The Four Noble Truths
The Four Noble Truths

The Four Noble Truths

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In his first sermon at Deer Park, the historical Buddha spoke of the Four Noble Truths of sentient existence:

1. The existence of suffering, or dukkha

2. The cause of suffering (karma)

3. The cessation of suffering

4. The Path that leads to the cessation of suffering

This set of four videos collects a series of lectures on the Four Noble Truths given by His Holiness the XIV Dalai Lama in 1997 in England. The lectures were a landmark event, bringing together for the first time in the West a nonsectarian Buddhist and lay audience for over six hours of emotional and intellectually challenging engagement with these central teachings of the Buddhist canon. The impressive intellect and scholarship of His Holiness is everywhere evident in these tapes as he traverses the expansive body of Buddhist scriptures and commentaries. One also catches glimpses of his mischievous sense of humor and, of course, his inspiring compassion.

The first tape is a framework for the discussion of the Four Truths. His Holiness discusses the importance of developing a critical insight toward one's perceptions of reality, and he emphasizes the value of the Three Jewels (Buddha, Dharma, and Sangha) in finding the way to this insight. Though he begins in English, as he gets into the finer points of Tibetan philosophy he turns to his native language and speaks through a translator. The tape concludes in a lighthearted mode with a question-and-answer period, again in English, in which he giggles over the Western interest in finding the "quickest, cheapest, and most efficient" way to enlightenment.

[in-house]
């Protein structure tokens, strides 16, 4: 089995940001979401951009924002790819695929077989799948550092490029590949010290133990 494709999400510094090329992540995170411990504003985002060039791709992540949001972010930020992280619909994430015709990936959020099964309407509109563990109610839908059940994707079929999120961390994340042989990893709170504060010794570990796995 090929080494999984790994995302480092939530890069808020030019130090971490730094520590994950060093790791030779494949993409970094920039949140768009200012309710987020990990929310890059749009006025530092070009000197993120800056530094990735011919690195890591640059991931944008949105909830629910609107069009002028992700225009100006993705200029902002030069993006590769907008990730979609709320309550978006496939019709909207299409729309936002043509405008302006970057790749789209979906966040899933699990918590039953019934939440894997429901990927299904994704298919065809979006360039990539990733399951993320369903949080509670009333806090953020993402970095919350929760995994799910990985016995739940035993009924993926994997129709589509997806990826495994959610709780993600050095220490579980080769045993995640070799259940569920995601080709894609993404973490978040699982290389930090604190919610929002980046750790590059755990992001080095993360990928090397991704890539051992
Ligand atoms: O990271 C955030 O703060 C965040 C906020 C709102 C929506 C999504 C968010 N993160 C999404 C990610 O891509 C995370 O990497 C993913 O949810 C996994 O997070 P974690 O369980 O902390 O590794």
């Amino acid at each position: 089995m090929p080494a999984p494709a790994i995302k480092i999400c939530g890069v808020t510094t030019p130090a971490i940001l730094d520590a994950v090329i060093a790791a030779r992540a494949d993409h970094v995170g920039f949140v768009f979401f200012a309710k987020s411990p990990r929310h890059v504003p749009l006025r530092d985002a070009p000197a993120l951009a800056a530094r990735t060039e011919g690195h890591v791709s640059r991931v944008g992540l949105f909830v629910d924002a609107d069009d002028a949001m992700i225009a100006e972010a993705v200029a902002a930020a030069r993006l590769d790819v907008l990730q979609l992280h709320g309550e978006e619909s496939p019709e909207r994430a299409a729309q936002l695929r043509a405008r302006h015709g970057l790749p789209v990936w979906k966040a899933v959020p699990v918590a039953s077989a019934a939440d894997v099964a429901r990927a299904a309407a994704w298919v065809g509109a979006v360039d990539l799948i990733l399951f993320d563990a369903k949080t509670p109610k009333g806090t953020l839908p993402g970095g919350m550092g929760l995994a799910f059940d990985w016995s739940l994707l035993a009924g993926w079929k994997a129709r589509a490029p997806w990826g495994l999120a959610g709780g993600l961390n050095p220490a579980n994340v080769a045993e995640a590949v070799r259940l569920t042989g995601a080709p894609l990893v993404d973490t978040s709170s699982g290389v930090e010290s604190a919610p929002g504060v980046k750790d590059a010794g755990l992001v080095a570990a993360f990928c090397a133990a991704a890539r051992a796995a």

The second tape addresses the First of the Truths, of dukkha, or suffering. Here His Holiness searches for the roots of this suffering in an understanding of cosmology, both among Buddhist writings and among the work of contemporary physicists, but ultimately he points to our human ignorance of the fleeting nature of pleasurable experience as the root cause.

Tape 3 opens with an analysis of the causes of suffering (the law of karma). He begins to set out the Buddhist path, which, he says, must always be grounded in the aspiration for "freedom from samsara"--life amid the world of afflictive emotions. In the most impassioned moment of the hours of lectures, His Holiness uses his surprisingly deft English to explain how our emotions are the true "enemy" and destroyer of all of our happiness and health. If you believe, he argues, that one can do something about one's feelings of greed, anger, etc., then one should dedicate oneself to study and mental training to root out the afflictive emotions and foster the positive emotions. The end of tape 3 briefly addresses the Third Truth, of the cessation of suffering.

Finally, tape 4, which is peppered with references to classical Buddhist texts, takes up the Path (The Eight-Fold Path, as it is usually called) to "direct, intuitive realization of emptiness." At the root of this path, His Holiness says that one most foster bodhichitta, the altruistic desire to attain enlightenment for oneself so that one may help others. He recommends that one devote oneself, above all else, to seeing oneself as interconnected with all other beings. To stay on the Path, one must be devoted to single-point meditation and analytical meditation. And one must be determined. Enlightenment may, he admits, take eons.

One curiosity of the videos is the cameraperson's roving eye. Frequently, the picture will settle on a rapt or amused audience member. On a couple of occasions, the faces in the audience are famous: John Cleese and various British TV personalities. Each of the four videos also includes a brief introduction by Tibetan Buddhism scholar Robert Thurman, who contextualizes the lectures within the many Buddhist traditions.